William Francis Melchert-Dinkel
|William Francis Melchert-Dinkel|
|Born||July 20, 1962|
|Occupation||Former nurse; currently a truck driver|
|Known for||Charged with encouraging the suicides of a person in Britain in 2005, and another person in Canada in 2008, over the internet|
|Home town||Faribault, Minnesota|
|Criminal charge||Assisting suicide (April 23, 2010)|
William Francis Melchert-Dinkel (born July 20, 1962, from Faribault, Minnesota, United States) is a former LPN (Licensed Practical Nurse) and convicted online predator. He was found guilty of encouraging people to commit suicide while he watched voyeuristically on a webcam. He allegedly told those contemplating suicide what methods worked best, that it was a decent choice to commit suicide, that they would be better in heaven, and/or falsely entered into suicide pacts with them, which he then abandoned. He is a married father of two.
Melchert-Dinkel was originally convicted of two counts of assisting suicide, for encouraging the suicides of a person in Britain in 2005, and another person in Canada in 2008. Those convictions were later overturned by the Minnesota Supreme Court when it found that part of the state law used to convict him was unconstitutional. Upon retrial, Melchert-Dinkel was convicted on one count of assisting suicide, and one count of attempted assisting suicide.
He allegedly met his victims in internet suicide chat rooms, where he posed as a depressed woman in her 20s. Investigators say he told them he encouraged dozens of people to kill themselves, contacting more than 100 people.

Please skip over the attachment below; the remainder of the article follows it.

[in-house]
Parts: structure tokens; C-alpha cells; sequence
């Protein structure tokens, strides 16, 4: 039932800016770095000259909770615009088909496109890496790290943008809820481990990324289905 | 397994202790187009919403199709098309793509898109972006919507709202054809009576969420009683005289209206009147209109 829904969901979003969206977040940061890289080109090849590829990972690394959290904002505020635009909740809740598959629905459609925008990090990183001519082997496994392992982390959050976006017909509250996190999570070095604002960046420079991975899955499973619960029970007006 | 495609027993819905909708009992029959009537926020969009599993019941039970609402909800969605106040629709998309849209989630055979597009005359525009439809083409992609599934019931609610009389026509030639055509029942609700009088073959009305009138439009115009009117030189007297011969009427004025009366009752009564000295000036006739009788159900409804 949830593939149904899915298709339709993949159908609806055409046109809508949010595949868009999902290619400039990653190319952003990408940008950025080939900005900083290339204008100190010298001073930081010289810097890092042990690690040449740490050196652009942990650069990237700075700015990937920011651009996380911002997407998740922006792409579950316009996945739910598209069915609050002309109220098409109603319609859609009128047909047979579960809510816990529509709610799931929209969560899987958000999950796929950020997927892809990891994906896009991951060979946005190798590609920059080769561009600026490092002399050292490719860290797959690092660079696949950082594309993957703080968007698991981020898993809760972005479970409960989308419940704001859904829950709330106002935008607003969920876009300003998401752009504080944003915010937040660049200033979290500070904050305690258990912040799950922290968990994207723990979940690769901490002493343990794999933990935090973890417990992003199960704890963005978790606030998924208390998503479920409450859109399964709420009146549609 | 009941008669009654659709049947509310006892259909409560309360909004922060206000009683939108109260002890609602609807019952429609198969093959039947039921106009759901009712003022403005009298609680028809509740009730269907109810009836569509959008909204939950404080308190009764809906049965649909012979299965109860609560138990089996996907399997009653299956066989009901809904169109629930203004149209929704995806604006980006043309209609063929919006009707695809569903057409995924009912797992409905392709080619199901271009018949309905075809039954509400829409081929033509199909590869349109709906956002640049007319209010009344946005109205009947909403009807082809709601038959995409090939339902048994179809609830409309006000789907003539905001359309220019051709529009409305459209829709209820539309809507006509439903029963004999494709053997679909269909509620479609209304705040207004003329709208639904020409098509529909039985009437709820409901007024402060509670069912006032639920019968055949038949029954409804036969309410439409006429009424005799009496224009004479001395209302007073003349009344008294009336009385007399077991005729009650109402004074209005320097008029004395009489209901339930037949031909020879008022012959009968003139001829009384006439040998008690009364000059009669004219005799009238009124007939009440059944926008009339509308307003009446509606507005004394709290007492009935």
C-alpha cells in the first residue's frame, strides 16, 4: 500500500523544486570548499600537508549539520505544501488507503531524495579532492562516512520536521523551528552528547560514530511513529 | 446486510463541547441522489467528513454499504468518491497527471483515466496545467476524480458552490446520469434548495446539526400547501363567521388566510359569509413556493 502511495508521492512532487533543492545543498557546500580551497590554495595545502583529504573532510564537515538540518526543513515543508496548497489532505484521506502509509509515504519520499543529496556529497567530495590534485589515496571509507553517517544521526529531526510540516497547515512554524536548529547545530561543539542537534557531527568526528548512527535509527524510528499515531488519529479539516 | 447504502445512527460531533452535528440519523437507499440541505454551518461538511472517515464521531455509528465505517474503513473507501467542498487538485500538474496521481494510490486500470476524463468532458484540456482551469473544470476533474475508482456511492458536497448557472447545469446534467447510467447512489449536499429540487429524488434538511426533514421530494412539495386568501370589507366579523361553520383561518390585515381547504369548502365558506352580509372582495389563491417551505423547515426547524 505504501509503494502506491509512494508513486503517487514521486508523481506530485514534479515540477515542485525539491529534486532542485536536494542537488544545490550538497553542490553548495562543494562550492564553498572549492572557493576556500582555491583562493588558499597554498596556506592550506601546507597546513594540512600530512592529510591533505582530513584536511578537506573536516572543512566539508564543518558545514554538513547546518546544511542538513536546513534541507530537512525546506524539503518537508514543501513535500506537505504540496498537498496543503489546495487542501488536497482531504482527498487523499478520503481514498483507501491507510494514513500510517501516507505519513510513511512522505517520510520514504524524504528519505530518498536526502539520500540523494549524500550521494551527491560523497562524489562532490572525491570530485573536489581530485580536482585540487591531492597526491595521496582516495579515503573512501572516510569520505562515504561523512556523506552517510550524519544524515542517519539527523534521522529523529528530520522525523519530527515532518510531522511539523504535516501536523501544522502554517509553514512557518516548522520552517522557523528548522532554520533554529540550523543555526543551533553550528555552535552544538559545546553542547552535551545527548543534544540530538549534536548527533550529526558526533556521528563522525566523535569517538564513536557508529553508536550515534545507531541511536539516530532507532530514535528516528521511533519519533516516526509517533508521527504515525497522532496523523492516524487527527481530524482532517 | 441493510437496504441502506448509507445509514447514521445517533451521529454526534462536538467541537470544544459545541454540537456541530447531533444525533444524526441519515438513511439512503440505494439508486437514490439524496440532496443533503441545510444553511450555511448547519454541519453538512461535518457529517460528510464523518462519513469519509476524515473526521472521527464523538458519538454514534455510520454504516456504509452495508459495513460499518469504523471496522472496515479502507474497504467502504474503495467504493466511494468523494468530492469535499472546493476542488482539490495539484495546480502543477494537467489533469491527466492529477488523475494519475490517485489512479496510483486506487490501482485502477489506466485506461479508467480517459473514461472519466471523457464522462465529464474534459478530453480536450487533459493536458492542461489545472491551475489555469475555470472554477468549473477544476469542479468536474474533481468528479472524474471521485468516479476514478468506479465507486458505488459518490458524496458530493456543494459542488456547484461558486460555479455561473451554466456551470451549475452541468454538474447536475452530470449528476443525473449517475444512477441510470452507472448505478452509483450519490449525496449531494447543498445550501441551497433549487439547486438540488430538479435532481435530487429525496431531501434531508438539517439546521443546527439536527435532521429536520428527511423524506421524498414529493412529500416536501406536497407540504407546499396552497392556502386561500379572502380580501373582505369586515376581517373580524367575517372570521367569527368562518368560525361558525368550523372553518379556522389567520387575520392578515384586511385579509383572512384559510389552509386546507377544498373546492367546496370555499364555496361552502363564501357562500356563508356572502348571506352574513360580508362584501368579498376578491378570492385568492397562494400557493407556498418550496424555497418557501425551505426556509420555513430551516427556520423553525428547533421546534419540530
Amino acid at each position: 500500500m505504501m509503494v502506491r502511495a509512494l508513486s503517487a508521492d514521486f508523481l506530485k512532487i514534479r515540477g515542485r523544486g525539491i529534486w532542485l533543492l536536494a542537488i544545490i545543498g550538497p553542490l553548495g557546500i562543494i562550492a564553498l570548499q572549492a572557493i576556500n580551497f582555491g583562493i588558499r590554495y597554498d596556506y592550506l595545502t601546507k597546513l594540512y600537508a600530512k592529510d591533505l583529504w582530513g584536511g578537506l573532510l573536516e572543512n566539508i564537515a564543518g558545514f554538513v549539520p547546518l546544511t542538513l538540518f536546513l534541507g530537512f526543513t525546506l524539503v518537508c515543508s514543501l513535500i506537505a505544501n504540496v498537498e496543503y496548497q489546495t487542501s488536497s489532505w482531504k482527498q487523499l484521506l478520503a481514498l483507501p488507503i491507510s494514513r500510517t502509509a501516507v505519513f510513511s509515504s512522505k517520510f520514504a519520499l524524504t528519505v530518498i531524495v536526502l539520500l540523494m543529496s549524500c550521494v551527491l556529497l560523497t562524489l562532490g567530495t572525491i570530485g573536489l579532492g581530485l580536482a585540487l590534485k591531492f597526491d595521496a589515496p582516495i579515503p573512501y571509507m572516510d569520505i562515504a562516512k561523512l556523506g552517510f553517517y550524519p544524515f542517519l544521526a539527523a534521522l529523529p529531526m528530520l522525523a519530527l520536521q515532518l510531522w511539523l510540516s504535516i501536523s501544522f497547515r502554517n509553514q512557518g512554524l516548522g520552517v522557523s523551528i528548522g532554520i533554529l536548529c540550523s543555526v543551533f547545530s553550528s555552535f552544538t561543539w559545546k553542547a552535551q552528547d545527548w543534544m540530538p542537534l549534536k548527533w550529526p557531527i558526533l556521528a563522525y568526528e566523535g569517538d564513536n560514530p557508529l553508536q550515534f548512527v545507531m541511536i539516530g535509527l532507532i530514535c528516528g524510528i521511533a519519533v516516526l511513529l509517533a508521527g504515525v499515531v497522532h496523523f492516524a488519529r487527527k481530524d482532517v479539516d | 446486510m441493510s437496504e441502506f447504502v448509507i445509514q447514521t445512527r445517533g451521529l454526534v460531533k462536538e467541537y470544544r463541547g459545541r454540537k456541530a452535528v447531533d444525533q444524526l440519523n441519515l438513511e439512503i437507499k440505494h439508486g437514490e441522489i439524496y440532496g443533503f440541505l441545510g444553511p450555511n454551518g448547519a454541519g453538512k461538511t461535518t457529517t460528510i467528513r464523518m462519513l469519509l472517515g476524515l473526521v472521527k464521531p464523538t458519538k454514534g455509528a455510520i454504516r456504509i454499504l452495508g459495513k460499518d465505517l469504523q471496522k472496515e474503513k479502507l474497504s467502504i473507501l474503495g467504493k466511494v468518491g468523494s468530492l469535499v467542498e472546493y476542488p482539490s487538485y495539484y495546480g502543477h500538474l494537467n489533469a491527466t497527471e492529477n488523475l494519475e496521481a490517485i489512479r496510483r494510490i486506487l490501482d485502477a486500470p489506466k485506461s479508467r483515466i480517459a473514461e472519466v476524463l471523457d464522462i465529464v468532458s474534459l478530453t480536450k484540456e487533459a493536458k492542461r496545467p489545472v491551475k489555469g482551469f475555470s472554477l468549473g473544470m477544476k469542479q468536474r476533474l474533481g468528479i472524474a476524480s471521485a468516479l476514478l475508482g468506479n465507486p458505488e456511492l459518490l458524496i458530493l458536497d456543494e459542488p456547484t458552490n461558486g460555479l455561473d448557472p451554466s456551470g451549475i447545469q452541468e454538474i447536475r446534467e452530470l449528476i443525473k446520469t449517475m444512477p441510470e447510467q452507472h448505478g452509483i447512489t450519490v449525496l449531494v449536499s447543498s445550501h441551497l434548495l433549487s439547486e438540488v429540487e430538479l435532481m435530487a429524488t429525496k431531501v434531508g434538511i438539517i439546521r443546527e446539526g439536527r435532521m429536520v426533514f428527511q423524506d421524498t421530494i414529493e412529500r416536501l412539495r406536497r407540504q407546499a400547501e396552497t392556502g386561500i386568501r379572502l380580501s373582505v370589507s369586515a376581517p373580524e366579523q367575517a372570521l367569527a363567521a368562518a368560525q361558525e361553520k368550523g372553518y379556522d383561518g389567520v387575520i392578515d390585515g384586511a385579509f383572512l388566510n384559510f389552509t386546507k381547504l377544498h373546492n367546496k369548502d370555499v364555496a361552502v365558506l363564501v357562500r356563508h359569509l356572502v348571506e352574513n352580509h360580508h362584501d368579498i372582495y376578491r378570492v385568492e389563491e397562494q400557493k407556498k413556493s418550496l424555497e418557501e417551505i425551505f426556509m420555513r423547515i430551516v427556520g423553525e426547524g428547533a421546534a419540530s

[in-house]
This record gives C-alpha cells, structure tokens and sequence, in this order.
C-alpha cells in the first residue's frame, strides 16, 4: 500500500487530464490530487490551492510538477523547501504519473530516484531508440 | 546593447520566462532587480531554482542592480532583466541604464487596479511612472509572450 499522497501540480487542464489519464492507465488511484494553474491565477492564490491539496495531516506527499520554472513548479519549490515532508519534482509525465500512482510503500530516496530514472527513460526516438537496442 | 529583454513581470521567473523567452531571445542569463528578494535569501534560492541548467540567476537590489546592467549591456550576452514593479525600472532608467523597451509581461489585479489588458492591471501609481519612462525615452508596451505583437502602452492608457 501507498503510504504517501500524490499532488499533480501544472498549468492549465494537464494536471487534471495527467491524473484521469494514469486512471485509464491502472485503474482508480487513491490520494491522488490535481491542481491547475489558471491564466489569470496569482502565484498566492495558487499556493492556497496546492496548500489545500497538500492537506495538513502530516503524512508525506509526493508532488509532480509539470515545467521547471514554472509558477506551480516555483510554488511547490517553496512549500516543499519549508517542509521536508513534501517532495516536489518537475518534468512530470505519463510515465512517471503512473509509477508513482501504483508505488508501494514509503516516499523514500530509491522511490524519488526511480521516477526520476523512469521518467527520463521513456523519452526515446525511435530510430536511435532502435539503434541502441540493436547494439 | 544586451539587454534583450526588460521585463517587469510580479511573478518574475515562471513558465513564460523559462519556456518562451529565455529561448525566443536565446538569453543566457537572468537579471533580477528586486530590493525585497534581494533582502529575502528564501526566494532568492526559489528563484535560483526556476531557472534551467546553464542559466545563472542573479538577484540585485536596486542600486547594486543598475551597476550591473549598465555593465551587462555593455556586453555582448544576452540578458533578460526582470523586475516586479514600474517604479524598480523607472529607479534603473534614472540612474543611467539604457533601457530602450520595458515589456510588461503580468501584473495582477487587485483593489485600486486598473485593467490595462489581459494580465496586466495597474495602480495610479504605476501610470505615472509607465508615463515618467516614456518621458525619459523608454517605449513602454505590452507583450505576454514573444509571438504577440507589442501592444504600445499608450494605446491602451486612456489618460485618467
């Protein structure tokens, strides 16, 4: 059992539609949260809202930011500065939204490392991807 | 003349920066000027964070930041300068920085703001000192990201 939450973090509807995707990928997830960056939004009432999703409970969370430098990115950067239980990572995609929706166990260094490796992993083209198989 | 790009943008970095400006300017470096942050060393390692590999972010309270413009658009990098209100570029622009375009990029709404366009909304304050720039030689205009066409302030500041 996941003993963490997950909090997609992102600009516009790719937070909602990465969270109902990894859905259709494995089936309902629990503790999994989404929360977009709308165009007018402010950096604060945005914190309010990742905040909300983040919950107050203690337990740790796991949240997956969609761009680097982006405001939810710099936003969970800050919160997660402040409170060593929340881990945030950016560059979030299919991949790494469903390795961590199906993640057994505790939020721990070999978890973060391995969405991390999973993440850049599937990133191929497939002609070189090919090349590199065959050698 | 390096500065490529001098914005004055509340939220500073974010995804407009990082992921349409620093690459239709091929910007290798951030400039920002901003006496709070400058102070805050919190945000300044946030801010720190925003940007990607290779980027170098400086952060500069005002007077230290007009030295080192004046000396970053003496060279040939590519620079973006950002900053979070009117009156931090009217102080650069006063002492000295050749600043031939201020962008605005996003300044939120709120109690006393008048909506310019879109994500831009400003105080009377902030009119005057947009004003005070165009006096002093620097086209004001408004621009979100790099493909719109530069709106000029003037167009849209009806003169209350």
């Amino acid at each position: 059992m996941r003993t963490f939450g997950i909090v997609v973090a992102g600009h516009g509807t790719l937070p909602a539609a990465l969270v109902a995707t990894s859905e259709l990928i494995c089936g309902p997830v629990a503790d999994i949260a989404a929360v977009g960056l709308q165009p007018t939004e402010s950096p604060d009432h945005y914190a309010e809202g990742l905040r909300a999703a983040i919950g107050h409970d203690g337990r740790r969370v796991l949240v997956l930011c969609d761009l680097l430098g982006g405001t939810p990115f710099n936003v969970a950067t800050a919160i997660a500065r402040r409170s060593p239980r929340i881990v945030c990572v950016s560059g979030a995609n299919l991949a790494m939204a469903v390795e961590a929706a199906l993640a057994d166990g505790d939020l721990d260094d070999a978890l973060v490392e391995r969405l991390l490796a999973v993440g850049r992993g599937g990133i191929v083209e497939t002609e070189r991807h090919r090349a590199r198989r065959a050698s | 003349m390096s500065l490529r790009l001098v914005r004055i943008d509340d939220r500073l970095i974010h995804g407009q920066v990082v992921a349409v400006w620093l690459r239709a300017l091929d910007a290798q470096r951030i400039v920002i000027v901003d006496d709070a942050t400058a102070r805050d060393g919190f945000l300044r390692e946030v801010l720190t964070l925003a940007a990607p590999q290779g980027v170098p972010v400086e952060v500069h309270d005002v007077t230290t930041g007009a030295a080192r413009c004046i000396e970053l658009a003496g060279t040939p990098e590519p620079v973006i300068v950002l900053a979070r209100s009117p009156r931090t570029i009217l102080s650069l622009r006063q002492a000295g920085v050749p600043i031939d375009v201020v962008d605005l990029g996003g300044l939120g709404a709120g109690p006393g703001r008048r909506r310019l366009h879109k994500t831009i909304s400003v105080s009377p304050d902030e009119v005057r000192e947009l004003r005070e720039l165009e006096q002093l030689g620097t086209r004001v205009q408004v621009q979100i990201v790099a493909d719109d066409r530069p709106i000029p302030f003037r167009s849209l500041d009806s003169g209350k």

According to the police, Melchert-Dinkel admitted to using a number of e-mail addresses to persuade five people to kill themselves. He allegedly admitted using two e-mail addresses, email@example.com and firstname.lastname@example.org, and the alias Cami D, to advise, encourage and create suicide pacts, typically by hanging, with persons on the internet for four to five years.
Nadia Kajouji; Canada
He was convicted in relation to the suicide of 18-year-old Nadia Kajouji who became depressed after leaving home to begin university. A student at Ottawa's Carleton University, she jumped from a bridge and was found drowned in Rideau River near the Ottawa school in April 2008.CTV She had allegedly conversed online with someone posing as a young woman–now known to be Melchert-Dinkel–who allegedly suggested that she hang herself (advising what type of rope to buy, what length and diameter, how to tie the knots, and where to place the noose on her neck), and that she capture her final moments with a webcam so he and others could watch, as part of a joint suicide pact. St. Paul, Minnesota police said they confirmed that she "had been conversing with Melchert-Dinkel online just prior to her disappearance", including on the day of her disappearance.
Ottawa police decided not to charge Melchert-Dinkel under the Canadian assisted suicide law.
Mark Drybrough; England
He was also convicted in relation to the suicide of Mark Drybrough, a 32-year-old IT technician who in the wake of suffering a nervous breakdown and being depressed hanged himself in his Coventry, England home in July 2005, after allegedly chatting for two months with someone allegedly using the aliases Falcongirl and Li Dao. He is charged with counseling Drybrough how to kill himself.
In November 2006, Celia Blay, a retired British schoolteacher living in Maiden Bradley, Wiltshire, received word from a teenaged friend in South America that she had entered a suicide pact with a young nurse. Blay investigated Melchert-Dinkel's "Li Dao" identity and discovered that he had previously agreed to earlier suicide pacts. She convinced the girl to break the pact four hours before the planned suicide, saving her life. Throughout the following year, Blay posted warnings about "Li Dao" on other chat websites. She also discovered Melchert-Dinkel's "Falcongirl" and "Cami D" identities, and talked to users who entered other pacts in which he arranged to have attempted victims die in front of their webcams. After months of collecting evidence about the then-unidentified Melchert-Dinkel's activities, Blay approached the local police. They opted not to investigate.